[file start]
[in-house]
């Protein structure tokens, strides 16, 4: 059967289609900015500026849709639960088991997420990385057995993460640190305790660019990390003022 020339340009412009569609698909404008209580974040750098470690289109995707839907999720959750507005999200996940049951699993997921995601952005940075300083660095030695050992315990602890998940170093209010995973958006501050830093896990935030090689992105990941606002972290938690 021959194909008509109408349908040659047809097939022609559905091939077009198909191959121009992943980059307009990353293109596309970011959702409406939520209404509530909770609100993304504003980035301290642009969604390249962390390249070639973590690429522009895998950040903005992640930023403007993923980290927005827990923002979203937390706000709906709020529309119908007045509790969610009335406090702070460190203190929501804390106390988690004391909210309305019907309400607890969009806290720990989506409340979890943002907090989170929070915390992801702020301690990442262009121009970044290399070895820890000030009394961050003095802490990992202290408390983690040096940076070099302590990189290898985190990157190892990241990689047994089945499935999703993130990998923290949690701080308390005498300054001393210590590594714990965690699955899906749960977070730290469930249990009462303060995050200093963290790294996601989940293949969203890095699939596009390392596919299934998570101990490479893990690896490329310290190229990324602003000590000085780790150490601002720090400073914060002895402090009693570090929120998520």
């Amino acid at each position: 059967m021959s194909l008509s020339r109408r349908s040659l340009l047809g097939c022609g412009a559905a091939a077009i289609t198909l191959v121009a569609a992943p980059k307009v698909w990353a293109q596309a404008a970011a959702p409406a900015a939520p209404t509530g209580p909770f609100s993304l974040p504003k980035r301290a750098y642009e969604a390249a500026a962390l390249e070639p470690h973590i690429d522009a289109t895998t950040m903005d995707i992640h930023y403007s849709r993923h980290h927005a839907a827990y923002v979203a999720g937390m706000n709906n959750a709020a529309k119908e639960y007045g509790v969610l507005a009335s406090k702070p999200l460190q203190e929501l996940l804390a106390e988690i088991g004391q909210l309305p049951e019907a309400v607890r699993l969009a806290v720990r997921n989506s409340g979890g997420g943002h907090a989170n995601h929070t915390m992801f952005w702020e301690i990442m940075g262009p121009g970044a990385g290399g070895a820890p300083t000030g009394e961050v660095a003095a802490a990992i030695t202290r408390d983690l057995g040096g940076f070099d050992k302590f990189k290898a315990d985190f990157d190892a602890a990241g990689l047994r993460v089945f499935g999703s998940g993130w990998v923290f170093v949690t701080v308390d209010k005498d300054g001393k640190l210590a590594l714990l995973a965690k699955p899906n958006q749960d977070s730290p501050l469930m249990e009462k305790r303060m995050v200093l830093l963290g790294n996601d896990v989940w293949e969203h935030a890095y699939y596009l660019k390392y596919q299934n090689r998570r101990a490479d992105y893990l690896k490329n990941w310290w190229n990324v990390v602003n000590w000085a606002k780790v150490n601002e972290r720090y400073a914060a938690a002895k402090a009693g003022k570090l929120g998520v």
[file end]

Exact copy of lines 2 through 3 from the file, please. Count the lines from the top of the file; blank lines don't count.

């Protein structure tokens, strides 16, 4: 059967289609900015500026849709639960088991997420990385057995993460640190305790660019990390003022 020339340009412009569609698909404008209580974040750098470690289109995707839907999720959750507005999200996940049951699993997921995601952005940075300083660095030695050992315990602890998940170093209010995973958006501050830093896990935030090689992105990941606002972290938690 021959194909008509109408349908040659047809097939022609559905091939077009198909191959121009992943980059307009990353293109596309970011959702409406939520209404509530909770609100993304504003980035301290642009969604390249962390390249070639973590690429522009895998950040903005992640930023403007993923980290927005827990923002979203937390706000709906709020529309119908007045509790969610009335406090702070460190203190929501804390106390988690004391909210309305019907309400607890969009806290720990989506409340979890943002907090989170929070915390992801702020301690990442262009121009970044290399070895820890000030009394961050003095802490990992202290408390983690040096940076070099302590990189290898985190990157190892990241990689047994089945499935999703993130990998923290949690701080308390005498300054001393210590590594714990965690699955899906749960977070730290469930249990009462303060995050200093963290790294996601989940293949969203890095699939596009390392596919299934998570101990490479893990690896490329310290190229990324602003000590000085780790150490601002720090400073914060002895402090009693570090929120998520």
């Amino acid at each position: 059967m021959s194909l008509s020339r109408r349908s040659l340009l047809g097939c022609g412009a559905a091939a077009i289609t198909l191959v121009a569609a992943p980059k307009v698909w990353a293109q596309a404008a970011a959702p409406a900015a939520p209404t509530g209580p909770f609100s993304l974040p504003k980035r301290a750098y642009e969604a390249a500026a962390l390249e070639p470690h973590i690429d522009a289109t895998t950040m903005d995707i992640h930023y403007s849709r993923h980290h927005a839907a827990y923002v979203a999720g937390m706000n709906n959750a709020a529309k119908e639960y007045g509790v969610l507005a009335s406090k702070p999200l460190q203190e929501l996940l804390a106390e988690i088991g004391q909210l309305p049951e019907a309400v607890r699993l969009a806290v720990r997921n989506s409340g979890g997420g943002h907090a989170n995601h929070t915390m992801f952005w702020e301690i990442m940075g262009p121009g970044a990385g290399g070895a820890p300083t000030g009394e961050v660095a003095a802490a990992i030695t202290r408390d983690l057995g040096g940076f070099d050992k302590f990189k290898a315990d985190f990157d190892a602890a990241g990689l047994r993460v089945f499935g999703s998940g993130w990998v923290f170093v949690t701080v308390d209010k005498d300054g001393k640190l210590a590594l714990l995973a965690k699955p899906n958006q749960d977070s730290p501050l469930m249990e009462k305790r303060m995050v200093l830093l963290g790294n996601d896990v989940w293949e969203h935030a890095y699939y596009l660019k390392y596919q299934n090689r998570r101990a490479d992105y893990l690896k490329n990941w310290w190229n990324v990390v602003n000590w000085a606002k780790v150490n601002e972290r720090y400073a914060a938690a002895k402090a009693g003022k570090l929120g998520v």